Alexander CalderThe Mobile Man Compiled by B. Hagerty Amistad Elementary Sept. 26, 2005 Balancing and Weighing Science Kit
Do you know what you want to be when you grow up? Some people do. Alexander Calder was one of those people. He was born in 1898, and from the time he was a boy, he knew he wanted to be an artist. Alexander and his mother at a beach in California in 1909. He was 10 years old in this picture.
Alexander, or Sandy to his friends, always liked to make things. When he was only 5 years old, he used wood and wire to make statues of people and animals. When he was eight (8), he began making jewelry. Using beads and copper wire, he created jewelry for his sister Peggy’s dolls.
Even when he grew up, Sandy Calder loved toys and dolls and animals. He once made a tiny circus. From metal, wood, cloth, and paper, Calder made acrobats who could swing through the air and elephants that could blow water from rubber trunks. Today, you can see Calder’s circus at a museum in New York City. Sandy and his toy bulls. A balancing acrobat.
Sandy continued to work on his art. He grew to love bright colors like red and blue. He liked to use simple shapes like rectangles and circles. He wondered if he could figure out a way to make these shapes move. So he invented mobiles, which could hang in the air and “dance with the joy of life and surprises.” By the time Calder died in 1976, people all over the world were enjoying his new form of art.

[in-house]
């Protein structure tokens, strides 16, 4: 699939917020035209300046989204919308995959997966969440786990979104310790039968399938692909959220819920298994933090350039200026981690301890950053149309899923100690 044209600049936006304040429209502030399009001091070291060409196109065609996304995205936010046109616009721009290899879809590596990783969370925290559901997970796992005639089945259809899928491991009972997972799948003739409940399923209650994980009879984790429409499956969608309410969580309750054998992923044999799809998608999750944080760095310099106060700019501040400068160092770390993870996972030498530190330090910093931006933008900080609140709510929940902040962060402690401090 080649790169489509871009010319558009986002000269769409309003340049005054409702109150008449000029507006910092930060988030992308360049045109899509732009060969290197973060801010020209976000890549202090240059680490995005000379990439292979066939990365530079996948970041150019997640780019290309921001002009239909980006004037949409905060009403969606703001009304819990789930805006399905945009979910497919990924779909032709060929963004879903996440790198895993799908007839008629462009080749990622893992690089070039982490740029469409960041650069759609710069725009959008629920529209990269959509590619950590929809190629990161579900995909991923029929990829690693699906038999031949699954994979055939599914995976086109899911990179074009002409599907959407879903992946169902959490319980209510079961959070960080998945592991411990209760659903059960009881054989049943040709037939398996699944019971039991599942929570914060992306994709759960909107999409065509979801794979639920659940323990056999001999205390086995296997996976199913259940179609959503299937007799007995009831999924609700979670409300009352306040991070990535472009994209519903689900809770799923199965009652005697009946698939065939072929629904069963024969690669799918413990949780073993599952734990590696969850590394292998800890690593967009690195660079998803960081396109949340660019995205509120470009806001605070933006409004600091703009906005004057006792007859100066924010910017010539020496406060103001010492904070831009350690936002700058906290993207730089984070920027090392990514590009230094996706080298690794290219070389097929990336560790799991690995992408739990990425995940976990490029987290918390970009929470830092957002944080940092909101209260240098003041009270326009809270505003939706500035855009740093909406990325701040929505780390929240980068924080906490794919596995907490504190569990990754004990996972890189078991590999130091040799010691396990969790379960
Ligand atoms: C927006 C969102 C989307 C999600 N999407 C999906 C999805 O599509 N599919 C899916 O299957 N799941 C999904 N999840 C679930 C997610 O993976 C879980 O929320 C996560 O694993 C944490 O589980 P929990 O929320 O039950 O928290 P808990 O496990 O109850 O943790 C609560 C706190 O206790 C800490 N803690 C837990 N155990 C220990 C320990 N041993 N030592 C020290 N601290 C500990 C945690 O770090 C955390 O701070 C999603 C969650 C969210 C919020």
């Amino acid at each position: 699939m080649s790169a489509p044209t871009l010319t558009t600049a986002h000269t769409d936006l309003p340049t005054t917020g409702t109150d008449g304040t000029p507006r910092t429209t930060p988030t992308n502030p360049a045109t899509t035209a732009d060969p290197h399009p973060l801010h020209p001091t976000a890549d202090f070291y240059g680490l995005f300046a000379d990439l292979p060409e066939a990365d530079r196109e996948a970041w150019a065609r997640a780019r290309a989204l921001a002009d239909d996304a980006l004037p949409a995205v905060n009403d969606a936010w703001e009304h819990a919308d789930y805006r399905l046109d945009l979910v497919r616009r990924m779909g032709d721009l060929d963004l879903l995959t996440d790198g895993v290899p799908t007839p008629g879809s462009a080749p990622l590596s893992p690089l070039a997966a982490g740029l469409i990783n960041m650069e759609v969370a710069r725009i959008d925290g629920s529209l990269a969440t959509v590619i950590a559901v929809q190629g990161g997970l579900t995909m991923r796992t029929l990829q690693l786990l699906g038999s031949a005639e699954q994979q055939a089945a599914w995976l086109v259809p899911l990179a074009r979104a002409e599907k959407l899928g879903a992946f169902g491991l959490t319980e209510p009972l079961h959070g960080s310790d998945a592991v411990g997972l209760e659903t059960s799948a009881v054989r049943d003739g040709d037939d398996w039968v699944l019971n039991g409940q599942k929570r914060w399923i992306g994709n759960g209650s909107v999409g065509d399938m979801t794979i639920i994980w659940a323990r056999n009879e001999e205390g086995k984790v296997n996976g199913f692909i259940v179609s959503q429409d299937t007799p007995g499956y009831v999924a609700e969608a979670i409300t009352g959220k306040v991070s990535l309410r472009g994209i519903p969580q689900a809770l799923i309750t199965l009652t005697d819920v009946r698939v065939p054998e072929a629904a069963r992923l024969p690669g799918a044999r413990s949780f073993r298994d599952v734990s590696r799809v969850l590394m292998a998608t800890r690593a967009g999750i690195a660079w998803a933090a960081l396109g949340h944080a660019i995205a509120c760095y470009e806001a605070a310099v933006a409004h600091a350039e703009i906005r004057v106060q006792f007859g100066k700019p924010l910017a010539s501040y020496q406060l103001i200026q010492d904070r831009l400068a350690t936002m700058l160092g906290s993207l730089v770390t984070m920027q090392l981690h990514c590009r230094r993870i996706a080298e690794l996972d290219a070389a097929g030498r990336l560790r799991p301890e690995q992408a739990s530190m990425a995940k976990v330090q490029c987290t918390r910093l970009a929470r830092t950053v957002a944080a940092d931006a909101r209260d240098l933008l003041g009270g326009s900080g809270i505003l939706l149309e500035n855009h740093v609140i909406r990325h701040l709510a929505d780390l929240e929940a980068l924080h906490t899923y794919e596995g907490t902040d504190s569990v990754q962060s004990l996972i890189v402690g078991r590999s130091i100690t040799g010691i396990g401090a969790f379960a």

When you make your mobiles in this lesson, you had to figure out how to create a balance. So did Sandy Calder. He worked hard, cutting out shapes, arranging them, and attaching them so that each one balanced the other. He was pleased if his mobiles moved in the breeze or made interesting shadows.
Can you pick out the fulcrums and the weights in this mobile? How might it move in the air? One of Calder’s most famous mobiles, which hangs in the National Gallery of Art in Washington, D.C., is bigger than a school bus! When people enter the museum, this beautiful red, black and blue mobile is one of the first things they see. http://www.nga.gov/exhibitions/caldwel.htm